I sometimes wonder, as I watch the very creative variations that designers take on a given period, whether what is being produced today is a distinctive enough style that designers 50 years from now will be able to look back and do the same. So many of our silhouettes this season have come from the past, yet, are we doing enough to put an indelible time stamp on this current decade? Maria Grazia Chiuri and Pierpaolo Piccioli have a daunting task being creative directors for such a storied maison as Valentino; one that can’t be easy when the legendary designer himself can pop in at any time and give his opinion on a collection. This season, though, everyone was all smiles as the team looked back a bit on the 1960s, per the trend, before setting their own mark for future generations.
Once again, this is a huge 70-piece collection so you’ll forgive me if, in the interest of time, I just hit a few of the high points. Polka dots, the large, pop-art kind, dominated the first several looks and did a good job of establishing that 60s vibe. Walking down the runway against soft piano jazz, the feeling of being in an upscale lounge during that era ran strong through ensembles that brought back memories of Bridgitte Bardot and Peggy Lipton. While the fabrics have certainly changed, gone is the polyester and super-charged is a green, black, and red leather cape, the genteel shape that hints at an hourglass was unmistakable.
As skirts got shorter, flower appliqued collars put a definite modern stamp on some classic go-go looks complete with knee-high red boots. So it goes through much of the collection. Several times, the retro reference is undeniable, still, Chiuri and Piccioli push the creativity into the pieces. Sometimes it is the smallest details that make all the difference. One shining example comes with the variety of capes seen throughout the collection. Instead of using a button or zipper fastening, as we’ve seen in other collections, here we see a very smart leather and brass buckle, a fastener that is strong and secure, and keeps a contemporary feel to the garment.
While several labels have explored one half of the 60s or the other, pretty much the entire decade is represented throughout this collection. The neat, clean lines of the early half of the decade come first, but then we see a shift to the more bohemian styles of the latter part of the decade. Strong here are heavy tapestry florals and an interesting take on patchwork. While the florals are certainly attractive, texture added to the patchwork makes it very appealing in its multi-coloured awesomeness. The styling brought into this look is rather dramatic, especially when applied to gowns. Where the team just goes off the hook with the style, though, is when they convert the same approach to solid-colored, namely white, sheer; the effect is absolutely stunning. Yes, one is going to need a full-length slip to wear this out in public (at least in the U.S.), but the styling perfectly bridges the past with the present.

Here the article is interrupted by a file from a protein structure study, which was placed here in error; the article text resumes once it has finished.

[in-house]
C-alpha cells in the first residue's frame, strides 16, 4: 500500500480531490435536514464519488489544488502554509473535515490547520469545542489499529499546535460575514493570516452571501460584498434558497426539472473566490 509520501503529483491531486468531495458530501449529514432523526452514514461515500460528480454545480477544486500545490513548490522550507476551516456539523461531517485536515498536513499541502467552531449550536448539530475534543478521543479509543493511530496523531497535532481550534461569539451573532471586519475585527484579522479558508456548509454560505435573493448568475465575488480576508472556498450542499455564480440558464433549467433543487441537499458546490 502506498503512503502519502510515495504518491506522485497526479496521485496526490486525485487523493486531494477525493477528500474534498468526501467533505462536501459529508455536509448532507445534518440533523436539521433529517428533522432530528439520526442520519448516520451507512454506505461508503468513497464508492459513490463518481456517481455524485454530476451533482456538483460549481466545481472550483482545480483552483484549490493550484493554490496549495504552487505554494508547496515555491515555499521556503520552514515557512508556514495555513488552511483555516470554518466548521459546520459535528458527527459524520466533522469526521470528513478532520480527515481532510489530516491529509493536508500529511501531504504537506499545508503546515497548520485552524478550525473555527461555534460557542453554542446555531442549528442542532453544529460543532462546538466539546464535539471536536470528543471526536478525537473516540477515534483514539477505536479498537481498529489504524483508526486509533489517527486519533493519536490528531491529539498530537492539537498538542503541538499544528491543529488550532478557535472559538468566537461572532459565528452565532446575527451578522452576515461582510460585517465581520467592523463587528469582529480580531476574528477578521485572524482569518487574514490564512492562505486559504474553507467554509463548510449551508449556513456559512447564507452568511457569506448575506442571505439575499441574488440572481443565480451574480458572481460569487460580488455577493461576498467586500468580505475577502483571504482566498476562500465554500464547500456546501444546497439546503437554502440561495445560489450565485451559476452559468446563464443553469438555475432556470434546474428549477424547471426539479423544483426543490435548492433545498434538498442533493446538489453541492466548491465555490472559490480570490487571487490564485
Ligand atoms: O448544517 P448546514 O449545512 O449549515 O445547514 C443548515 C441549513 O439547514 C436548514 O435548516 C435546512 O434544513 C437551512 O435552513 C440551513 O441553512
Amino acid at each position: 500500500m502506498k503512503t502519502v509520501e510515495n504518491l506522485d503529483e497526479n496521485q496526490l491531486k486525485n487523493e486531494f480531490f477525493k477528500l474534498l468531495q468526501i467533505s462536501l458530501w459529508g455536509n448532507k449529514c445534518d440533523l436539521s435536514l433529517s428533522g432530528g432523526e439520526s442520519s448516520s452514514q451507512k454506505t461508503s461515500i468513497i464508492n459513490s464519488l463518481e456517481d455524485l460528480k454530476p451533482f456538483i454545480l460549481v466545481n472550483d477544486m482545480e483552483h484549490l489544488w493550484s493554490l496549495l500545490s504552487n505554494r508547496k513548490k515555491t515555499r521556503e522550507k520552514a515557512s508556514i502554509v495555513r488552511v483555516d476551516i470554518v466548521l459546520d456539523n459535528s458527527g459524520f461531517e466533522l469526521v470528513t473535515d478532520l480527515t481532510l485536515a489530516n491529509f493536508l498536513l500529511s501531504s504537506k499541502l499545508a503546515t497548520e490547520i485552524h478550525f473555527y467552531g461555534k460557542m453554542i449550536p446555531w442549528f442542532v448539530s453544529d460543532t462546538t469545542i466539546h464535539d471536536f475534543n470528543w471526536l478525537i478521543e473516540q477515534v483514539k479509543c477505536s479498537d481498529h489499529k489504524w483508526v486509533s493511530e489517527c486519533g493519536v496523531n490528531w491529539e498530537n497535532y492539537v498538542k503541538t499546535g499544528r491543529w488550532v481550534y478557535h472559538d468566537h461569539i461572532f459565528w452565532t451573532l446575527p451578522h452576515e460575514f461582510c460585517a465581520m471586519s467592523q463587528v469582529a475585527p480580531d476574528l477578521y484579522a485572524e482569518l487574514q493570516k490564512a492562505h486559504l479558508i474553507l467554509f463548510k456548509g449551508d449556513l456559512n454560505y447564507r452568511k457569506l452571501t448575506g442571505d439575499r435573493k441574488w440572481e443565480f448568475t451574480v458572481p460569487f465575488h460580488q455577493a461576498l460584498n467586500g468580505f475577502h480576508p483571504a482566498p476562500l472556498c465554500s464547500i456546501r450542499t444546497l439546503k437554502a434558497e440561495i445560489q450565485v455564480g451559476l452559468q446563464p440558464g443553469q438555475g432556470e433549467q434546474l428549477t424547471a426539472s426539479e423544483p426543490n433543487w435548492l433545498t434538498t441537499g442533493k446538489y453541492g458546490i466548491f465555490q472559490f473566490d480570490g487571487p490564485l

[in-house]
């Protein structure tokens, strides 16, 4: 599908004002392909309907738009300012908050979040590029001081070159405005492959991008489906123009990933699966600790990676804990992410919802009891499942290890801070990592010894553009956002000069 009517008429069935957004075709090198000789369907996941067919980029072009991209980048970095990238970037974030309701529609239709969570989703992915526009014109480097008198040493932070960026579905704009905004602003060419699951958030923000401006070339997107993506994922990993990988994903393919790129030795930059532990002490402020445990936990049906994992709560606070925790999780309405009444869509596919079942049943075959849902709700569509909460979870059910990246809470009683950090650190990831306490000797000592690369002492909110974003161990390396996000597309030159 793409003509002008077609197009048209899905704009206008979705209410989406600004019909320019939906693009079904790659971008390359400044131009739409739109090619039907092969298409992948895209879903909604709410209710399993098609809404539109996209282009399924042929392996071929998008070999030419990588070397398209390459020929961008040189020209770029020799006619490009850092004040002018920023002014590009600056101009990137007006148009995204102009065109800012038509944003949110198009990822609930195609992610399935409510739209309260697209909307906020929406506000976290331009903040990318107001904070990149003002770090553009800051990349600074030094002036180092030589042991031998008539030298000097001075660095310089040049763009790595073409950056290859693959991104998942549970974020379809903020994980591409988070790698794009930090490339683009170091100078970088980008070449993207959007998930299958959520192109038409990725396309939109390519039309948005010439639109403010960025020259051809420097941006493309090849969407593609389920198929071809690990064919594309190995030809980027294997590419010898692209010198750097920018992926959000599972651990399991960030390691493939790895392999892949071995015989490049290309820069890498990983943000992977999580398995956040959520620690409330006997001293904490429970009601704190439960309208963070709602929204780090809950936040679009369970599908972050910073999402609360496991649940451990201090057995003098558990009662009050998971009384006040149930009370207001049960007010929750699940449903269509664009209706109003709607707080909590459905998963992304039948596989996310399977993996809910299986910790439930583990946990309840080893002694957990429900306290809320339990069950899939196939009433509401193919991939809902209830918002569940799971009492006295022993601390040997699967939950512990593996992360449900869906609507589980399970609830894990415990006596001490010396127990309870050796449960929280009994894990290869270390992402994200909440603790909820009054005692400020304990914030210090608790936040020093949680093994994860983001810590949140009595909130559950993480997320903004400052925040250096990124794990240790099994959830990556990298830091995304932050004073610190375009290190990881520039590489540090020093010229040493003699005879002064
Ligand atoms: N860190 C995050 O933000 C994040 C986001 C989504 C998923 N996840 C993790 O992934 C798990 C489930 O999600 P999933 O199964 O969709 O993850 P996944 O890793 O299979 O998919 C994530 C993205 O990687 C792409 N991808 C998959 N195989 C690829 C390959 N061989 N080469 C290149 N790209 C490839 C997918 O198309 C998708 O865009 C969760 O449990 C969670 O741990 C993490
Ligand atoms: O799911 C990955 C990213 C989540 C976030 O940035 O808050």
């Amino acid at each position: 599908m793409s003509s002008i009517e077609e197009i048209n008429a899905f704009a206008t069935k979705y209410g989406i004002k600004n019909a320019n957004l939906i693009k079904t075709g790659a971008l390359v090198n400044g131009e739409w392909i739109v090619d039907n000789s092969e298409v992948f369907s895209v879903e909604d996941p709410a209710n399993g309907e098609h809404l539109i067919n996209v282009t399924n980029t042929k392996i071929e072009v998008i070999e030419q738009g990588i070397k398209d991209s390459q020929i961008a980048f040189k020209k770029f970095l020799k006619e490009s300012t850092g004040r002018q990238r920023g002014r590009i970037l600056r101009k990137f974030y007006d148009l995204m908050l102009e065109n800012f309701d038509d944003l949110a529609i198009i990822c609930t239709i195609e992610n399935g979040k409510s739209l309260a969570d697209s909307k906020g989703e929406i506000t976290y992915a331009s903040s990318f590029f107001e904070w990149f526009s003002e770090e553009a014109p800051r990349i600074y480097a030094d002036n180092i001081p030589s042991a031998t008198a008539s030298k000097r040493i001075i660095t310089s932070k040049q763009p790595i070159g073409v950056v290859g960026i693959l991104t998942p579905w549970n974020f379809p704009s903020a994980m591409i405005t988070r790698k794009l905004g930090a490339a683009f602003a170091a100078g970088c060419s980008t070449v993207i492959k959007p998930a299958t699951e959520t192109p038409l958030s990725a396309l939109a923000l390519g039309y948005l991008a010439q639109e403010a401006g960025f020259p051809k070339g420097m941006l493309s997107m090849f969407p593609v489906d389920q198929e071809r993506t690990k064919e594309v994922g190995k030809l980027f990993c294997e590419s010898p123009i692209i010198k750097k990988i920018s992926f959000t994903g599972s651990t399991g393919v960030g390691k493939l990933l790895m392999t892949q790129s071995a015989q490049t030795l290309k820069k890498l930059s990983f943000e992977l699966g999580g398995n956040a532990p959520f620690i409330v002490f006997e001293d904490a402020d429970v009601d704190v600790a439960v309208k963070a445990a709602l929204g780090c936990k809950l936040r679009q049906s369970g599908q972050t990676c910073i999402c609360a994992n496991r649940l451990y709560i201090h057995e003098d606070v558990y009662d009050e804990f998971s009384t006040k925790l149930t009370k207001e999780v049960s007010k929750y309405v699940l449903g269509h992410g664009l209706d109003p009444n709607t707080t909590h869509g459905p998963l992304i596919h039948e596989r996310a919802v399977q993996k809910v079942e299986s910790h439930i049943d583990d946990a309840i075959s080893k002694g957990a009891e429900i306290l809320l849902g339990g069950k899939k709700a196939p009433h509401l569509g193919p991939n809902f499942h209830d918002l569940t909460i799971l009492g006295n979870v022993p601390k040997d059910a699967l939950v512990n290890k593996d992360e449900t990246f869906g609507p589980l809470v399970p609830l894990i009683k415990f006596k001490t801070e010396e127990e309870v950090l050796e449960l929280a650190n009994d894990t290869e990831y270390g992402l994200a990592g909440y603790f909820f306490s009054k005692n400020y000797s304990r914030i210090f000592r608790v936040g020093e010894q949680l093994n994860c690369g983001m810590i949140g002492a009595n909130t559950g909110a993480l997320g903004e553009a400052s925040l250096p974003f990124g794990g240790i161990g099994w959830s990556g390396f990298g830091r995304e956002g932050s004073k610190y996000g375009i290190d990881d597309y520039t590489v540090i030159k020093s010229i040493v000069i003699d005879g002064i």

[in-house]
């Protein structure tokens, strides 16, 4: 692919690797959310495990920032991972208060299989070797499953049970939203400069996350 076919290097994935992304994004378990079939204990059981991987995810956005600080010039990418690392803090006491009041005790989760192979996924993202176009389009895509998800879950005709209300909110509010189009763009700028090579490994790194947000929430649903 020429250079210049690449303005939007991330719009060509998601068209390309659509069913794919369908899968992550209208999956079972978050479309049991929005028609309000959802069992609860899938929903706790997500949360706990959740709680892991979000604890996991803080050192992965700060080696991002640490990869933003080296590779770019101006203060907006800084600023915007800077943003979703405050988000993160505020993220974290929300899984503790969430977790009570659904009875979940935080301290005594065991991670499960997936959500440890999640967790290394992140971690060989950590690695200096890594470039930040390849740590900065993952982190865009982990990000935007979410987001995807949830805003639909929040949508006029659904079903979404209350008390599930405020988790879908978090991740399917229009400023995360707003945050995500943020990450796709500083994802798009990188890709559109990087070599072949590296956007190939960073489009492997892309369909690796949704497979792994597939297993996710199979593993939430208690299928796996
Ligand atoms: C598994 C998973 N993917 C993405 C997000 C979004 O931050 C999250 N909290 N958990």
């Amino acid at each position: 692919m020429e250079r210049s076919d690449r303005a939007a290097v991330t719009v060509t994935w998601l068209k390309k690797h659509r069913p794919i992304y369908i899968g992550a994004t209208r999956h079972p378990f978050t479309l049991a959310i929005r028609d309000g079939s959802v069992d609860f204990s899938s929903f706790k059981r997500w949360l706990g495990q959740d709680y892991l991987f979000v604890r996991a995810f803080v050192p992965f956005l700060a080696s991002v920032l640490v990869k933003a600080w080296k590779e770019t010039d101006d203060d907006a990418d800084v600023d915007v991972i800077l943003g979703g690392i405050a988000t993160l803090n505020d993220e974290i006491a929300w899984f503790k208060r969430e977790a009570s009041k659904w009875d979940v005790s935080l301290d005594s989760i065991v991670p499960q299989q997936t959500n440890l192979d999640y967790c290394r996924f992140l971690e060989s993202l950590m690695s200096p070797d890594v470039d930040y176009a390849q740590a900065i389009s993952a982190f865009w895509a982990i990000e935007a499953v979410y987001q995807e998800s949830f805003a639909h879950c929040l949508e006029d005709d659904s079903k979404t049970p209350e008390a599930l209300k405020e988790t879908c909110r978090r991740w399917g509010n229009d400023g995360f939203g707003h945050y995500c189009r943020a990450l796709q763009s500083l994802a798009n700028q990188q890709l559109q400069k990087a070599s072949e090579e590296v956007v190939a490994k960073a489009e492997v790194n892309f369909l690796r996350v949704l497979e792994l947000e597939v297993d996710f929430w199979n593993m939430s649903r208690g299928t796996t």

So much this collection works well, which is a bit surprising when there are so many pieces and such a variety of looks. What doesn’t work is minimal: a black, shapeless leather dress and long fringe on a coat that guarantees getting caught on everything one passes are the only ensembles I found off-putting. Many of the looks are imagined both as day wear and as evening gowns. Of course, the gown versions use lighter fabric and are definitely more sexy in their nocturnal approach to fashion, but it demonstrates the strength of the concepts to be able to work for multiple purposes.
The finale gown this season is not red. I know, shocker, isn’t it? I don’t think the look would work in red, though. What the team has done is gather sheer chiffon under a red applique pop-art heart that sits over the left breast. The tulle skirt below is applique and beadwork full of celestial designs popular with the astrological movement of the period. Done on a blue base, the effect is stunning and elicited cheers from some in the crowd.
Valentino had a lot to smile about as he greeted his young design team after the show. Remembering the styles of the past is one thing, creating new styles worth remembering is another. With fashion as we’ve seen it today, the Valentino legacy should continue for a very long time.